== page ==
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That Fateful Day: The 9th November in German History

By Phoebe Jeffries


That Fateful Day: The 9th November in German History

The 9th November is a fateful day in German history, so much so that it sometimes referred to as Germany’s Schicksaltag or ‘day of fate’. Here is a short overview of some of the notable events that have occurred on this day throughout history:


9th November 1848: Execution of Robert Blum

In 1848, a wave of republican revolts spread across Europe. Robert Blum was a German democratic politician and writer who advocated for German unification and left-liberal ideas, including gender equality and popular sovereignty. He supported the 1848 uprisings and became a member of the resulting liberal National Assembly (an early form of parliament) in Frankfurt. In October 1848, he went to help revolutionary forces fighting in Vienna, but was captured and executed. Although he became a martyr of the German revolutionary cause, his death was symbolic, reflecting the doomed fate of revolutionary dream in the mid-19th century.


9th November 1918: Es lebe die deutsche Republik! (Long live the German Republic!)

Following Germany’s defeat in the First World War and the November revolution, Kaiser Wilhelm II was forced to abdicate. Upon hearing the news, Social Democrat politician Philipp Scheidemann rushed to the balcony of the Reichstag, Germany’s parliament building and declared Germany to be a republic. His announcement marked the end of the monarchy in Germany and the start of the troubled Weimar Republic, which lasted from 1918 to 1933.


9th November 1923: The Munich Beer Hall Putsch

Having joined the National Socialist German Workers’ Party (NSDAP), a then relatively unknown Adolf Hitler and his supporters seized control of a political meeting one of Munich’s beer halls and declared that the end of the Weimar Republic. However, local police and soldiers quickly intervened and crushed the attempted coup. The putsch failed: the NSDAP was banned and Hitler himself was arrested and thrown into Landsberg prison. Although Hitler’s first attempt to take power was unsuccessful, this formative experience encouraged him to change his strategy; a decade later, he would become Chancellor of Germany.


9th November 1938 Kristallnacht

Known in English as the ‘Night of Broken Glass’, the night of the 8-9th November saw mass pogroms against Jews across Germany. Members of the Nazi paramilitary group, the Sturmabteilung (SA), as well as ordinary German citizens attacked Jews and destroyed Jewish businesses, properties and synagogues. Over 90 Jews were killed outright and during the following days, approximately 30,000 Jewish men were sent to concentration camps. The event is generally considered to mark the beginning of systematic state persecution of the Jews by the Nazi regime.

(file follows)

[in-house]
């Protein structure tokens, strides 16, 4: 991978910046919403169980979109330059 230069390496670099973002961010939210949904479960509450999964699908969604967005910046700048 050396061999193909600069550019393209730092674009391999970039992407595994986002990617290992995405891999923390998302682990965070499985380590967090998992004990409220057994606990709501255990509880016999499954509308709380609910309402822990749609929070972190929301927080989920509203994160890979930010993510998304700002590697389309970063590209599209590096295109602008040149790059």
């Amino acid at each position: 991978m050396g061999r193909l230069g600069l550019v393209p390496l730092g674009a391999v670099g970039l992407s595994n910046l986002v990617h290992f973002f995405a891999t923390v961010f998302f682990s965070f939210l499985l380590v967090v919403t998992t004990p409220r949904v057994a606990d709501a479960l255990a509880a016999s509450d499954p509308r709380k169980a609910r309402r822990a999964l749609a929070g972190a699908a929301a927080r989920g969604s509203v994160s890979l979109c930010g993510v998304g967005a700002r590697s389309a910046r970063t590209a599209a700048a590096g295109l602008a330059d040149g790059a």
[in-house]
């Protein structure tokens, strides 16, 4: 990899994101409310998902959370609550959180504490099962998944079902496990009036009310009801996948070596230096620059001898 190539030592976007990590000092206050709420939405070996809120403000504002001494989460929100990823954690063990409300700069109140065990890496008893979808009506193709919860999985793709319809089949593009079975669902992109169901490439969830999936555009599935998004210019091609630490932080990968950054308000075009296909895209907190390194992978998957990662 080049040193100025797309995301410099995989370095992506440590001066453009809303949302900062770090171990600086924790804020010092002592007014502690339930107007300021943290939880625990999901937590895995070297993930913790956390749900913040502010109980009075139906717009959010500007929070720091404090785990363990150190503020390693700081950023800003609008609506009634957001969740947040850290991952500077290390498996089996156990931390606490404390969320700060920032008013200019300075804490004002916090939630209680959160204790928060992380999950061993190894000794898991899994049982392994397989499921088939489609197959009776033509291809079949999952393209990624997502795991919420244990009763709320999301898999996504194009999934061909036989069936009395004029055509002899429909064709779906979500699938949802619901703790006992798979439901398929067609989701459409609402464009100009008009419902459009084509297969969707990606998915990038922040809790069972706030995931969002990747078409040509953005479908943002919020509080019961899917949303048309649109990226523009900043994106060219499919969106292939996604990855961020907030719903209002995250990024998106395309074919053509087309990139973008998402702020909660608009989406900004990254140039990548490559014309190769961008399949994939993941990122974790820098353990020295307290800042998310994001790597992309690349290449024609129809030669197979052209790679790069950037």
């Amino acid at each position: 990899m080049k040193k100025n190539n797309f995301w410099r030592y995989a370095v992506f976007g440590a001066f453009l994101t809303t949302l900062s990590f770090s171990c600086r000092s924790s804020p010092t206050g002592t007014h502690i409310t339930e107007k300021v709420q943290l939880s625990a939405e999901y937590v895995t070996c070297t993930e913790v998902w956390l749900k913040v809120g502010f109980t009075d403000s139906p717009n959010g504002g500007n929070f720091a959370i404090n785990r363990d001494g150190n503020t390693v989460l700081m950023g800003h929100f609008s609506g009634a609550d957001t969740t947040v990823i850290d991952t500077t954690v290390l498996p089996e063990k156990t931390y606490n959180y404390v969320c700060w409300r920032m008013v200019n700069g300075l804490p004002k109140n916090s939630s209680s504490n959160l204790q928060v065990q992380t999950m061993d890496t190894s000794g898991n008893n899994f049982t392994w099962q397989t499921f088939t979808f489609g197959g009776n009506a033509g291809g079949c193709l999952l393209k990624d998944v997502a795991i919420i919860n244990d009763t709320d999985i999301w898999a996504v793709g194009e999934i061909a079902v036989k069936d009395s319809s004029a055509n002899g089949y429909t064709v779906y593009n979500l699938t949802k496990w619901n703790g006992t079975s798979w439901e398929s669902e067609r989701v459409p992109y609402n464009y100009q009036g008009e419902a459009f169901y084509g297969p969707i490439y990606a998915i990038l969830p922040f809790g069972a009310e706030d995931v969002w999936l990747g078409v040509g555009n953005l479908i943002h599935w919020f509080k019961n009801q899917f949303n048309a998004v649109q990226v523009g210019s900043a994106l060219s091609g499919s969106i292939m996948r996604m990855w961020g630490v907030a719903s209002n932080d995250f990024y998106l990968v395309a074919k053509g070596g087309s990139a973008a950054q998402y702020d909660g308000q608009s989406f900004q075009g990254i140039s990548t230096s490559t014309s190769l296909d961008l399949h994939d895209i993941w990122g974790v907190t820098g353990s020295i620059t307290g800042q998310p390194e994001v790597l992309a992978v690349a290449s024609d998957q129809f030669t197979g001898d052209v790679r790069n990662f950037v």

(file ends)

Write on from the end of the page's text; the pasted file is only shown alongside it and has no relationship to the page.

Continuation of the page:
9th November 1989 Fall of the Berlin Wall

Following huge protests pushing for democratic reforms and freedom in the German Democratic Republic, the East German government decided to relax travel restrictions to the West. When asked when the new rules would come into effect, government spokesman Günther Schabowski improvised and simply responded with ‘sofort’ (immediately). His announcement motivated thousands of East Berliners to flood towards the Berlin Wall, where baffled guards began to open up barriers and checkpoints. Eager Berliners began chipping away at the Wall, a hated symbol of Germany’s 40 year-long division, with chisels and hammers. The fall of Wall was a dramatic demonstration of the power of the people and signified the end of divided Germany.


But is this all just a coincidence? Maybe, but some historians argue this could be the result of Nazi propaganda effort to construct a chronological narrative, in which the Nazis’ rise to power was depicted as the logical conclusion of the progression of history (Frankfurter Allgemeine Zeitung). This has imbued the 9th November a certain symbolism and status within the German psyche. Indeed, it is notable that the 9th November is not celebrated in Germany because of its associations with Germany’s dark Nazi past. Instead, the 3rd October, when the final reunification treaty was signed, was chosen to be official anniversary of Germany’s reunification and a national holiday.

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